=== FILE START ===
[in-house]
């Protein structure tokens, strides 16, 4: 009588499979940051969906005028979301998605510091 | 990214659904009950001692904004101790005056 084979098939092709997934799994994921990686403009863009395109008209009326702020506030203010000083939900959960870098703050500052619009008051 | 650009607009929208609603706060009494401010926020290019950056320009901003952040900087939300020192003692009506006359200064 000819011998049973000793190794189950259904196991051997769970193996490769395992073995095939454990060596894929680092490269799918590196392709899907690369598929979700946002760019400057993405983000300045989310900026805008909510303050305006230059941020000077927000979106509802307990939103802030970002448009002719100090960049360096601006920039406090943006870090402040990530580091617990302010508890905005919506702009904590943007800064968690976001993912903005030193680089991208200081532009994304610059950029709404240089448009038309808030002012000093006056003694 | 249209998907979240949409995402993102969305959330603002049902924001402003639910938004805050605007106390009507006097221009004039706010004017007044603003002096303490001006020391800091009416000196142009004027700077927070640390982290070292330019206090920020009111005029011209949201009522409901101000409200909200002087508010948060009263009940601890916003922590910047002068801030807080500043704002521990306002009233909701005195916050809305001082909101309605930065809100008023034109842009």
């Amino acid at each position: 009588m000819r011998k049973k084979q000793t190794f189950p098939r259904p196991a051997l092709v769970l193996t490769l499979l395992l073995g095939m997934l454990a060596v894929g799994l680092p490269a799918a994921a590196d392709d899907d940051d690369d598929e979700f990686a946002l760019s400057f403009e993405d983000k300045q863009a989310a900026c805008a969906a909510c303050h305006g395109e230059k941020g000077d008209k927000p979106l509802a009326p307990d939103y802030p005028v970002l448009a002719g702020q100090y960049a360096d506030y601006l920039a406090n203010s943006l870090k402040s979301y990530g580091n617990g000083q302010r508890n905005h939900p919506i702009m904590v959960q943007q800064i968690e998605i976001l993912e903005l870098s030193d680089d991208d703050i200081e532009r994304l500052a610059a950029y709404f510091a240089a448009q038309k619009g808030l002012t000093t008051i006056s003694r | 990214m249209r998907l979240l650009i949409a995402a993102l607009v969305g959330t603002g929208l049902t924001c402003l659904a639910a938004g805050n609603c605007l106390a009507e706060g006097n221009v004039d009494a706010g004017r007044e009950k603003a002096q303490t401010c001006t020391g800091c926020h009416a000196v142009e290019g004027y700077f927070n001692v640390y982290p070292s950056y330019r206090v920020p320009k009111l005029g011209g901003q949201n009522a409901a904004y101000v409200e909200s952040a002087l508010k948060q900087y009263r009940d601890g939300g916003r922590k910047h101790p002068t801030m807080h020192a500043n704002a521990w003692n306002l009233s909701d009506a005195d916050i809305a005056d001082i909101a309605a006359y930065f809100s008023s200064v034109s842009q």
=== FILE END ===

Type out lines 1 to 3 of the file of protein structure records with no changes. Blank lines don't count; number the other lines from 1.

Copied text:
[in-house]
């Protein structure tokens, strides 16, 4: 009588499979940051969906005028979301998605510091 | 990214659904009950001692904004101790005056 084979098939092709997934799994994921990686403009863009395109008209009326702020506030203010000083939900959960870098703050500052619009008051 | 650009607009929208609603706060009494401010926020290019950056320009901003952040900087939300020192003692009506006359200064 000819011998049973000793190794189950259904196991051997769970193996490769395992073995095939454990060596894929680092490269799918590196392709899907690369598929979700946002760019400057993405983000300045989310900026805008909510303050305006230059941020000077927000979106509802307990939103802030970002448009002719100090960049360096601006920039406090943006870090402040990530580091617990302010508890905005919506702009904590943007800064968690976001993912903005030193680089991208200081532009994304610059950029709404240089448009038309808030002012000093006056003694 | 249209998907979240949409995402993102969305959330603002049902924001402003639910938004805050605007106390009507006097221009004039706010004017007044603003002096303490001006020391800091009416000196142009004027700077927070640390982290070292330019206090920020009111005029011209949201009522409901101000409200909200002087508010948060009263009940601890916003922590910047002068801030807080500043704002521990306002009233909701005195916050809305001082909101309605930065809100008023034109842009």
């Amino acid at each position: 009588m000819r011998k049973k084979q000793t190794f189950p098939r259904p196991a051997l092709v769970l193996t490769l499979l395992l073995g095939m997934l454990a060596v894929g799994l680092p490269a799918a994921a590196d392709d899907d940051d690369d598929e979700f990686a946002l760019s400057f403009e993405d983000k300045q863009a989310a900026c805008a969906a909510c303050h305006g395109e230059k941020g000077d008209k927000p979106l509802a009326p307990d939103y802030p005028v970002l448009a002719g702020q100090y960049a360096d506030y601006l920039a406090n203010s943006l870090k402040s979301y990530g580091n617990g000083q302010r508890n905005h939900p919506i702009m904590v959960q943007q800064i968690e998605i976001l993912e903005l870098s030193d680089d991208d703050i200081e532009r994304l500052a610059a950029y709404f510091a240089a448009q038309k619009g808030l002012t000093t008051i006056s003694r | 990214m249209r998907l979240l650009i949409a995402a993102l607009v969305g959330t603002g929208l049902t924001c402003l659904a639910a938004g805050n609603c605007l106390a009507e706060g006097n221009v004039d009494a706010g004017r007044e009950k603003a002096q303490t401010c001006t020391g800091c926020h009416a000196v142009e290019g004027y700077f927070n001692v640390y982290p070292s950056y330019r206090v920020p320009k009111l005029g011209g901003q949201n009522a409901a904004y101000v409200e909200s952040a002087l508010k948060q900087y009263r009940d601890g939300g916003r922590k910047h101790p002068t801030m807080h020192a500043n704002a521990w003692n306002l009233s909701d009506a005195d916050i809305a005056d001082i909101a309605a006359y930065f809100s008023s200064v034109s842009q």